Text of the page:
The outlets of the sub-air-intake passages 101 a and 101 b open to a position near the intake valve 102. The air flows flowing through the sub-air-intake passages 101 a and 101 b become jet flows which enter into the combustion chamber 103 through the gaps between the intake valve and the corresponding valve sheet from the outer side of the two intake valves 102 facing to each other, that is, from the side near the wall of the combustion chamber to generate two swirls 111 a, 111 b. Therein, the swirl 111 a is formed such as to envelop the mist 106 a, and the swirl 111 b is formed such as to envelop the mist 106 b. And each of the swirls circulates along the top surface of a piston 112 and then flows toward a spark plug 104. Operation of the intake control valve 107 is performed by a stepping motor 201, and setting of the opening of the intake control valve is performed by a computer 202.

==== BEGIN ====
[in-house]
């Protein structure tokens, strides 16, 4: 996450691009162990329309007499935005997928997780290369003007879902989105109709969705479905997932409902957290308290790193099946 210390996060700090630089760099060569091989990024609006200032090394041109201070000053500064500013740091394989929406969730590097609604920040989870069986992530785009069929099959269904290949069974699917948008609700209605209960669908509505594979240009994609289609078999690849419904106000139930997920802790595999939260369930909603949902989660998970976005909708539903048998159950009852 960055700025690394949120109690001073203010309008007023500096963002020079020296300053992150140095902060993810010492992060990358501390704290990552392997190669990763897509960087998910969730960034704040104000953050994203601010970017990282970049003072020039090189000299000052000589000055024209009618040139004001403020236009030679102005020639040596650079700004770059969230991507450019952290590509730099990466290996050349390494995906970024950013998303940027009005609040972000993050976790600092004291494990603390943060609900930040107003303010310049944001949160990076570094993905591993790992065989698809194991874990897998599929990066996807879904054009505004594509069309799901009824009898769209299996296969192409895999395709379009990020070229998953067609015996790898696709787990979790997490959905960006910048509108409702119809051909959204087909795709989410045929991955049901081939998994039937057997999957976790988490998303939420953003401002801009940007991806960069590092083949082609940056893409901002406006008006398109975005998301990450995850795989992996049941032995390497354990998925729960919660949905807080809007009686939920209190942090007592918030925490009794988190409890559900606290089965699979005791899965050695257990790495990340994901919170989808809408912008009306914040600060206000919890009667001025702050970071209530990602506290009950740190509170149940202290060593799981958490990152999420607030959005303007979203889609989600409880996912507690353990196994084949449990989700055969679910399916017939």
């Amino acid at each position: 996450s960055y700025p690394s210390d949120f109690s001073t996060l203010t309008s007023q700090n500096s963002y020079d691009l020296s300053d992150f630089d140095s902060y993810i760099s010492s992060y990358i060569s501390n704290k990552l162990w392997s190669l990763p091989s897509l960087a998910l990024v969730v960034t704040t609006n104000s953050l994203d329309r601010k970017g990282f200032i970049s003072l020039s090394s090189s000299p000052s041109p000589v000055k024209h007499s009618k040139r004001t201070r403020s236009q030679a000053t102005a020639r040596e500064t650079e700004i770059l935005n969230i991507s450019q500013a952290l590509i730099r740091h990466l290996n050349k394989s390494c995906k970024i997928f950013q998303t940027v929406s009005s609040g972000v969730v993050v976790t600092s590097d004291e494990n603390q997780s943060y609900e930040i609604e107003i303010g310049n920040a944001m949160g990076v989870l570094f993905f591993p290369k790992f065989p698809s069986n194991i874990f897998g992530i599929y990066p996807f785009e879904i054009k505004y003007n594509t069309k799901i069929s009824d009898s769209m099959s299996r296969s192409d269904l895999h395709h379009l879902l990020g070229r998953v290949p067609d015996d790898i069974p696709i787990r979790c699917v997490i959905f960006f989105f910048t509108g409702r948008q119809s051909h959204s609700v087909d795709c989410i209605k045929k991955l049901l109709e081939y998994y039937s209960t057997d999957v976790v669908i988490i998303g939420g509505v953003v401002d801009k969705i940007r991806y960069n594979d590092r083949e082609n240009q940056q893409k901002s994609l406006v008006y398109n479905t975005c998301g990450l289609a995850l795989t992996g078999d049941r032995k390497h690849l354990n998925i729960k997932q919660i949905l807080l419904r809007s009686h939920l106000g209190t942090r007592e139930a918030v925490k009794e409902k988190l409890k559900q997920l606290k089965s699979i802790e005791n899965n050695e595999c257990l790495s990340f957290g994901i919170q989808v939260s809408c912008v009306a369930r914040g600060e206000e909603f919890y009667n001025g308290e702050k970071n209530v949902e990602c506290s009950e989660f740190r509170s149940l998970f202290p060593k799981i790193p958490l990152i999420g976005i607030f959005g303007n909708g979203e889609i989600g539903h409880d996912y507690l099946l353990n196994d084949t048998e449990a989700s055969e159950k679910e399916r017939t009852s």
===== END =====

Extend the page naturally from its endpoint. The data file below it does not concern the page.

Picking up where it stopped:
FIG. 3 shows the operating state during a low load operating period of the first embodiment in accordance with the present invention. The intake control valve 107 is set to a angle θ1 where the main passage 110 and the sub-air-intake passage 101 b are kept close. The air 108 flowing in the upstream of the main passage 110 passes through the sub-air-intake passage 101 a and generates a swirl 111 a inside the combustion chamber 103. Since the jet flow from the sub-air-intake passage 101 a is small comparing to the size of the combustion chamber, the air flow sucked through the intake valve 102 can be put aside and therefore a swirl 111 a can be generated with a small amount of air flow rate. Although the swirl 111 a circulates such as to envelop the fuel mist 106 a, 106 b, the mist is not blown aside toward the. wall of the combustion chamber since the air flow rate is small Thereby, the combustion can be performed well.